Disengagement from the political process remains a concern, with turnout for the most recent elections standing at 52%. In an effort to bring about a more representative legislature, the National People’s Assembly was expanded from 389 seats to 462 as part of a series of reforms in 2011. These reforms also reserved one-third of the spots on electoral lists for female candidates, established a judicial panel to oversee the electoral process and loosened many restrictive policies on opposition publications.
The most recent local and legislative elections were held in May 2012. Voter turnout for parliamentary elections has traditionally been low, but the 43% participation in 2012 topped the 36% seen in 2007. A total of 44 parties participated in the elections, including seven Islamic parties and several leftist parties.
The FLN increased its share of the expanded assembly from 35% to 47.5%, or 220 seats. The National Rally for Democracy maintained a 15% share with 68 seats. The third-largest group, the Green Alliance, includes three Islamist parties, the MSP, the Movement for Islamic Renaissance, and the Movement for National Reform. The three parties ran on a joint ticket, but performed more poorly than expected, winning just 49 seats (10.6%). The Socialist Forces Front won 27 seats, and the Workers’ Party won 17. The next elections will be held in 2017.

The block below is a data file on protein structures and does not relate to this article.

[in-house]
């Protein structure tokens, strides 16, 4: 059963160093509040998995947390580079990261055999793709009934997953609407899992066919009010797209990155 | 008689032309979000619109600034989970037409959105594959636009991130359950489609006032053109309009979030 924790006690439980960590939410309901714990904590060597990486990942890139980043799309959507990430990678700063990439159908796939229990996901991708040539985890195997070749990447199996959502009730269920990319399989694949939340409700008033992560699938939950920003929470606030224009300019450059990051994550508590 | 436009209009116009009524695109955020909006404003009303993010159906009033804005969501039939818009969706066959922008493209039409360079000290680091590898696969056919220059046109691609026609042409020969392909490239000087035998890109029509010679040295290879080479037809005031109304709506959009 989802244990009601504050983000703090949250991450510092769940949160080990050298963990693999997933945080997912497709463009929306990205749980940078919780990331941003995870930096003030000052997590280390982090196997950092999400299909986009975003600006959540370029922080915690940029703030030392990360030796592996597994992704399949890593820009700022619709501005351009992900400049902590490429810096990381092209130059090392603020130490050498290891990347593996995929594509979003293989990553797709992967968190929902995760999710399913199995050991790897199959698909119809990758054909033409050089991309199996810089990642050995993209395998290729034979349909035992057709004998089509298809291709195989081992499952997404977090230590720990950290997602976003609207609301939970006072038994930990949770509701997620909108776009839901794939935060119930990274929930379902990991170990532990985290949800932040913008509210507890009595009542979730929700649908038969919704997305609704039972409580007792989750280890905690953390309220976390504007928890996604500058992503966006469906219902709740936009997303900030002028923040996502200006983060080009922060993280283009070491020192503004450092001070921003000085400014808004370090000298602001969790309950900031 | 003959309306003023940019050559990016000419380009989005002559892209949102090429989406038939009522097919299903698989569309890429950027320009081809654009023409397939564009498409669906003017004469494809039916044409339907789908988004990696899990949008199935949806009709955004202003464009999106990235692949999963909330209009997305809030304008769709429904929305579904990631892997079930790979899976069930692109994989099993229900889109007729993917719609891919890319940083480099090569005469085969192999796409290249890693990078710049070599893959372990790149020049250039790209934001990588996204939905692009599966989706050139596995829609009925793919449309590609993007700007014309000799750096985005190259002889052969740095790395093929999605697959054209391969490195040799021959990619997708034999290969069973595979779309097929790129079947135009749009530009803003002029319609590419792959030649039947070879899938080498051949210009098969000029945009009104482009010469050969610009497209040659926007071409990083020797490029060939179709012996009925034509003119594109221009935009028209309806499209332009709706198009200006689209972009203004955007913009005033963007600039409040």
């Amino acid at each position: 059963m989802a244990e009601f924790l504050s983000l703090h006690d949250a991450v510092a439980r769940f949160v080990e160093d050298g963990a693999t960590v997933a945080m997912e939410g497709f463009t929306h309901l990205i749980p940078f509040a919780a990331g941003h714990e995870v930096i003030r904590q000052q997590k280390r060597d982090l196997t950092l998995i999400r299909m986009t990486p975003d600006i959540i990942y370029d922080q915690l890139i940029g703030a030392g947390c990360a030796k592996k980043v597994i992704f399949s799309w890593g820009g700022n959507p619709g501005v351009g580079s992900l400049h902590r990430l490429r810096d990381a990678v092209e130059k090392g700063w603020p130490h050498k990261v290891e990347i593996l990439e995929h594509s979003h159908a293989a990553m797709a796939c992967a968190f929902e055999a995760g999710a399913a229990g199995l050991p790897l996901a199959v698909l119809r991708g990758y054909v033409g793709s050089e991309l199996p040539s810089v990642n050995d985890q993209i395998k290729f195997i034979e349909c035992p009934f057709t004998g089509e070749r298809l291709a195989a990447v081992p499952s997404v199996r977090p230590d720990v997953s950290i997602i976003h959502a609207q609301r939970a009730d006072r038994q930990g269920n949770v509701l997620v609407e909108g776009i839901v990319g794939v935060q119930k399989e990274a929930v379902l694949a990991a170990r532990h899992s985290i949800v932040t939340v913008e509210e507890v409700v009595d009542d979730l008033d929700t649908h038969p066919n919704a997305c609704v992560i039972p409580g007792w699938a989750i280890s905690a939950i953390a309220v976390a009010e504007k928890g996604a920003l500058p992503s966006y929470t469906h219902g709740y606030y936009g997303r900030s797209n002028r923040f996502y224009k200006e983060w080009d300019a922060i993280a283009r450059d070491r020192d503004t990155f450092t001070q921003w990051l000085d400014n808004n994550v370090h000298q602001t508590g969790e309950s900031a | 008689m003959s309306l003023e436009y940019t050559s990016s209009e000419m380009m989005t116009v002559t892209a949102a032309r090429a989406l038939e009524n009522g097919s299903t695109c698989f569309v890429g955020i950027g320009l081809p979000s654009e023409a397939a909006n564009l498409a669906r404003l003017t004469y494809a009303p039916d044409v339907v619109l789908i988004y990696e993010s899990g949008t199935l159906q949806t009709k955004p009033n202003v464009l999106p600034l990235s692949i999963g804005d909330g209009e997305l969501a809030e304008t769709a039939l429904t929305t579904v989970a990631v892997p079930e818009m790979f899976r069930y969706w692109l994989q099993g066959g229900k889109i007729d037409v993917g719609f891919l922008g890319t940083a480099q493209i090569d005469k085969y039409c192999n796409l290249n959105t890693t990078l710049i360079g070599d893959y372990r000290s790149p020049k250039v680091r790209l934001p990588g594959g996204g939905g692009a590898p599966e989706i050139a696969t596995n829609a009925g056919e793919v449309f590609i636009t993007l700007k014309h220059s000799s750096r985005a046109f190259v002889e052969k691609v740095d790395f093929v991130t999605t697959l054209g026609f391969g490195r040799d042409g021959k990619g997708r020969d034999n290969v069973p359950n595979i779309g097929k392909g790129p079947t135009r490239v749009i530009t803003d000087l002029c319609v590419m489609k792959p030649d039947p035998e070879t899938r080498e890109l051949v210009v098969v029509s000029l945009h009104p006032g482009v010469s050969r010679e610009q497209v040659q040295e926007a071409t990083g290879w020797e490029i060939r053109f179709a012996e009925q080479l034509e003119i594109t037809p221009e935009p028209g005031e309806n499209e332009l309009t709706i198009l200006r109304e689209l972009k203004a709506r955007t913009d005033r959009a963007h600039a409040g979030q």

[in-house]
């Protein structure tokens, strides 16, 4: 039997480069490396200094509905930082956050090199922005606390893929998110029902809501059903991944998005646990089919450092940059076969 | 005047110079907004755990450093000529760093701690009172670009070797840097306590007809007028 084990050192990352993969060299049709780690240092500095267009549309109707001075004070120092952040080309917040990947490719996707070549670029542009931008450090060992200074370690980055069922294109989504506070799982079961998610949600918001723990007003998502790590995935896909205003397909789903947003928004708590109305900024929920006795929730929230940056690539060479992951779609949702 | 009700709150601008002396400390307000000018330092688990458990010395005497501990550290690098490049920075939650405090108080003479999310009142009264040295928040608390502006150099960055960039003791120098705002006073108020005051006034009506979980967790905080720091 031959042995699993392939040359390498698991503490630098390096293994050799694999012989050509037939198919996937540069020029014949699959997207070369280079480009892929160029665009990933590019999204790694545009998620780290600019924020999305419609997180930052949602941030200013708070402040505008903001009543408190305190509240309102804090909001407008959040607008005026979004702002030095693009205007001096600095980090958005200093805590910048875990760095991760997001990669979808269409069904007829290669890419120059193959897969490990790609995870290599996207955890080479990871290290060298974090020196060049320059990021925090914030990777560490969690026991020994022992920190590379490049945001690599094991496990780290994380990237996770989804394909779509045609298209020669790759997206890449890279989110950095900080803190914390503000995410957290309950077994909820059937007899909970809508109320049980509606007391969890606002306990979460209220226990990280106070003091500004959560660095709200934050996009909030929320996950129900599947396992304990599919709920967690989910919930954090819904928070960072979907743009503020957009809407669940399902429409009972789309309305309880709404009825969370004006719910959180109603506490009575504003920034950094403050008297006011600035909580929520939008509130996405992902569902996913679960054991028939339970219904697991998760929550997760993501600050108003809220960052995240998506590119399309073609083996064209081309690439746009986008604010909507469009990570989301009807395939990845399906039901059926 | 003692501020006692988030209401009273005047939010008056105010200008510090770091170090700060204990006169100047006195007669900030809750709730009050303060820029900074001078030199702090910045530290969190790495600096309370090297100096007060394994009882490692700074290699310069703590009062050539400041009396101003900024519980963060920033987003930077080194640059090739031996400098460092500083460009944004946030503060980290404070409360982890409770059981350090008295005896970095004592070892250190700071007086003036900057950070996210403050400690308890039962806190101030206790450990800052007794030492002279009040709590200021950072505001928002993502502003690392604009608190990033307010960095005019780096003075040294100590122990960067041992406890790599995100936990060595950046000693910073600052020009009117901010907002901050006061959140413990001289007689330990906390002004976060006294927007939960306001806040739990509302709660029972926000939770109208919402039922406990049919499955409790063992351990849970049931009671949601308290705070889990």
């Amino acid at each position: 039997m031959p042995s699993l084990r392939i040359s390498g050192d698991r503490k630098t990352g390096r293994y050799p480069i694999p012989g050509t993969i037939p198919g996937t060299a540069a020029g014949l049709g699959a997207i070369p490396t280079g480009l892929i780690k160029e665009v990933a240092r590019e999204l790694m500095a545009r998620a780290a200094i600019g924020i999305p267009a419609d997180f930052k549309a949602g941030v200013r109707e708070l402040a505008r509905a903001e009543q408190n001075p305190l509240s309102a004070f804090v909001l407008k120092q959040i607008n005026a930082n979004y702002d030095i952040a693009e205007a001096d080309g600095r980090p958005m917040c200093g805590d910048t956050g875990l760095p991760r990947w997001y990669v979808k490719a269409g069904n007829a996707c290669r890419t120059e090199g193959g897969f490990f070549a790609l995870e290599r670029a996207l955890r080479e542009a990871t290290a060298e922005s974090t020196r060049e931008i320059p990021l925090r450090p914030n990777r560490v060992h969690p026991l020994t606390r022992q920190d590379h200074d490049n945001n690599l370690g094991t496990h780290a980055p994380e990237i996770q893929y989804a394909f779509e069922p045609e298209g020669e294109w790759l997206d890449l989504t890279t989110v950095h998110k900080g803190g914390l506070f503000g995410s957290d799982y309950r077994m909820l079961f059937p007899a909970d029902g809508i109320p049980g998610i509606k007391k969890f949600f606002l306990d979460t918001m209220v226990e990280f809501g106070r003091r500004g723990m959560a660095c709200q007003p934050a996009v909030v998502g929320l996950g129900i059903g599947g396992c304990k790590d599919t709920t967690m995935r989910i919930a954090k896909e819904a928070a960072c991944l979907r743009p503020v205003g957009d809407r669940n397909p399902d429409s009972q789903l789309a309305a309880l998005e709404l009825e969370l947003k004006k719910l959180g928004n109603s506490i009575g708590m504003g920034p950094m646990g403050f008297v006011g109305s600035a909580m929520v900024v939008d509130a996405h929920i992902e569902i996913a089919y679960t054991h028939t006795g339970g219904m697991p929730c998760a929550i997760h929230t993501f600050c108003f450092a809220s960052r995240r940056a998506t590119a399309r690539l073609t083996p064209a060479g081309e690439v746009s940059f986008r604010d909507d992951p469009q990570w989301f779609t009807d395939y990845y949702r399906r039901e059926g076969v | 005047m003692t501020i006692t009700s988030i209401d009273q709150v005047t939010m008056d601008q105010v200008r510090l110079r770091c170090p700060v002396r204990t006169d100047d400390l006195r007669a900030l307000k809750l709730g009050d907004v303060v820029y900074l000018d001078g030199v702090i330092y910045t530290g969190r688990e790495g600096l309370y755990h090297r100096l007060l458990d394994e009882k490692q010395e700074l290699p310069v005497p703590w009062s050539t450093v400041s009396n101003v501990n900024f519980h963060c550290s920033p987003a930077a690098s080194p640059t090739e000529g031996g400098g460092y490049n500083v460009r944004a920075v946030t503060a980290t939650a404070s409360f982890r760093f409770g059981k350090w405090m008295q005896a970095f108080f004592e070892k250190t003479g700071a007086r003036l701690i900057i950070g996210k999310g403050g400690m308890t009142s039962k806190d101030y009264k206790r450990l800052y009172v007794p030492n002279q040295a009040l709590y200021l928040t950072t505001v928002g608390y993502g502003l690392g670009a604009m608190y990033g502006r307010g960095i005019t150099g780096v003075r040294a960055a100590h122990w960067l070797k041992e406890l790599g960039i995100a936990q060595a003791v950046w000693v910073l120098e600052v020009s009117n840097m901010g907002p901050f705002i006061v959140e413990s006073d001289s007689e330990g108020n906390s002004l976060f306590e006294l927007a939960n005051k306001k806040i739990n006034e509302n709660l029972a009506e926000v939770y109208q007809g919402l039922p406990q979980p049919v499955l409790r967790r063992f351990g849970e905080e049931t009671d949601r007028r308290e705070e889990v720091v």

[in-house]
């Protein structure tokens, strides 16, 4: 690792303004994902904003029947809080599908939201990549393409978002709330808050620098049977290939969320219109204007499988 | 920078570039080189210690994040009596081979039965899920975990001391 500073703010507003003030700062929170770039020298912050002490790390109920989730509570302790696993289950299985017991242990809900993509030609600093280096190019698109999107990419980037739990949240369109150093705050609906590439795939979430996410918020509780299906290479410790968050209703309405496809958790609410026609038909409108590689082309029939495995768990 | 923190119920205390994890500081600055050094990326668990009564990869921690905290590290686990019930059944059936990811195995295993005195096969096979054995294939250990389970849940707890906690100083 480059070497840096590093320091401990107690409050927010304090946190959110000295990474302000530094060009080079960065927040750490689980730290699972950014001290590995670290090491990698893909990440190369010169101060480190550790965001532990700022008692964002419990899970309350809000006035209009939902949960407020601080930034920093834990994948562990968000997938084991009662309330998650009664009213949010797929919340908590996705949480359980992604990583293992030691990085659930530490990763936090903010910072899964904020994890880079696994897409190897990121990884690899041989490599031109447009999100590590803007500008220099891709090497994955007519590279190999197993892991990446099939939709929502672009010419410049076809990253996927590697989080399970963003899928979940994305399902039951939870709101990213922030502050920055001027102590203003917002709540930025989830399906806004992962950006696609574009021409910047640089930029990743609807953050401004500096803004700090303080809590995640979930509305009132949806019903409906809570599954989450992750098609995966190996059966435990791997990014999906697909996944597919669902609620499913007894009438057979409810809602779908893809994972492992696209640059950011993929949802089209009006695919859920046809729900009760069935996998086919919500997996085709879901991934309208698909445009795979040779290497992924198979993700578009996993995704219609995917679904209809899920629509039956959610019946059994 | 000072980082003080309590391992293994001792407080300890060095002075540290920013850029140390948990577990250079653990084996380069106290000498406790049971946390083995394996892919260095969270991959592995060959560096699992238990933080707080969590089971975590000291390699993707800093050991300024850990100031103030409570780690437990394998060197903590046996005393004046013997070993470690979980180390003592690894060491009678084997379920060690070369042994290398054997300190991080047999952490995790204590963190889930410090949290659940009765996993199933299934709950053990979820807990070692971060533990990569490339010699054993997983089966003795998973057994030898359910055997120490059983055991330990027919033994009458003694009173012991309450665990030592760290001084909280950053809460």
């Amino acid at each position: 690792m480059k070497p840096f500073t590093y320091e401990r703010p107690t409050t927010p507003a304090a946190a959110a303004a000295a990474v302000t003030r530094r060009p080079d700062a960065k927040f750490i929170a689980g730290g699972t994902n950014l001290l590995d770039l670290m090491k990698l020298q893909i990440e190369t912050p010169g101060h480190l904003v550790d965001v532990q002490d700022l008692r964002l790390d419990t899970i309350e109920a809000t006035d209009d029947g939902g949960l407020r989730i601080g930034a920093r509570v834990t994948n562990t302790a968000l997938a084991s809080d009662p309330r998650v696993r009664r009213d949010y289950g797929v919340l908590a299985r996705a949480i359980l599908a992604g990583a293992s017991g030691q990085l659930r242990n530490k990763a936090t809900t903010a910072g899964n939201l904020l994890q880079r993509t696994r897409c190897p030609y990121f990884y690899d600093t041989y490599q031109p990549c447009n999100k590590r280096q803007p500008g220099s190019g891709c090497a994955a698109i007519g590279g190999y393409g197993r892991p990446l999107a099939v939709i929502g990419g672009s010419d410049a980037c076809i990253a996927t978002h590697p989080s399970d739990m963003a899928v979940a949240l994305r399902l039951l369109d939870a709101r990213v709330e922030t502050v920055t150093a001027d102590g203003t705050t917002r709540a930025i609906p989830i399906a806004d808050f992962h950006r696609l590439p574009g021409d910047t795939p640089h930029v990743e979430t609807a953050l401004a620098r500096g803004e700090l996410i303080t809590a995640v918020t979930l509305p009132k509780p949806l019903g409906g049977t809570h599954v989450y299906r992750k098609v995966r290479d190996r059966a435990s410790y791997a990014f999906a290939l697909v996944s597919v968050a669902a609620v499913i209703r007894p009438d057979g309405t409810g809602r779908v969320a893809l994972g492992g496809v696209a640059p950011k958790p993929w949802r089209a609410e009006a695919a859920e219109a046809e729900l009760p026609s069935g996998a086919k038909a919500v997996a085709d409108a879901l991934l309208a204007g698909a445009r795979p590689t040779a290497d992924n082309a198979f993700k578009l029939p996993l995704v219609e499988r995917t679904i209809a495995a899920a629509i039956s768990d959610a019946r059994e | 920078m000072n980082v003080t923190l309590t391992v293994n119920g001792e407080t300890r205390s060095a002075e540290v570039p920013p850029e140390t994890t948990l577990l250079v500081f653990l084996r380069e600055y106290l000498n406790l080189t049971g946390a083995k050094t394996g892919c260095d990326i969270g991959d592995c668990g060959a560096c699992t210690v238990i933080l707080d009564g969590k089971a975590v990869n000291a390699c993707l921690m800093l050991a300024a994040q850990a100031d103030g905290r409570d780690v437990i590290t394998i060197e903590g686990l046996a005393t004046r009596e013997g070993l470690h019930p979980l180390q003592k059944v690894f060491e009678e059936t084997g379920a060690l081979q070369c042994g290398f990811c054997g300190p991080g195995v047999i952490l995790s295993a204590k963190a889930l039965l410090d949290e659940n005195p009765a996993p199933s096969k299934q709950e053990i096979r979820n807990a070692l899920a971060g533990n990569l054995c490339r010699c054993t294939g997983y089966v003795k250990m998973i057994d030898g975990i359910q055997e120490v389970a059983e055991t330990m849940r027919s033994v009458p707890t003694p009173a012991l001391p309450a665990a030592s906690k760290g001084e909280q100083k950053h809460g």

Algeria has taken a number of moves in recent years to address popular concerns over living standards and governance. The success that it is had is in large part a result of the country’s large hydrocarbon revenues, which have helped pay for infrastructure and public subsidies – as in 2011, when public sector workers received a 34% pay raise.
Bouteflika intends for further reforms to be put in place before his tenure comes to an end. In January 2016 he introduced prospective reforms to the constitution, including limiting presidents to two terms. The Coordination pour les Libertés et la Transition Democratique, the opposition coalition that includes the Mouvement de la Société pour la Paix (MSP), has called for more transparency, while Bouteflika has sought greater powers for the parliament and prime minister. The MSP and the FLN were in a coalition until 2012, which may suggest the potential for compromise.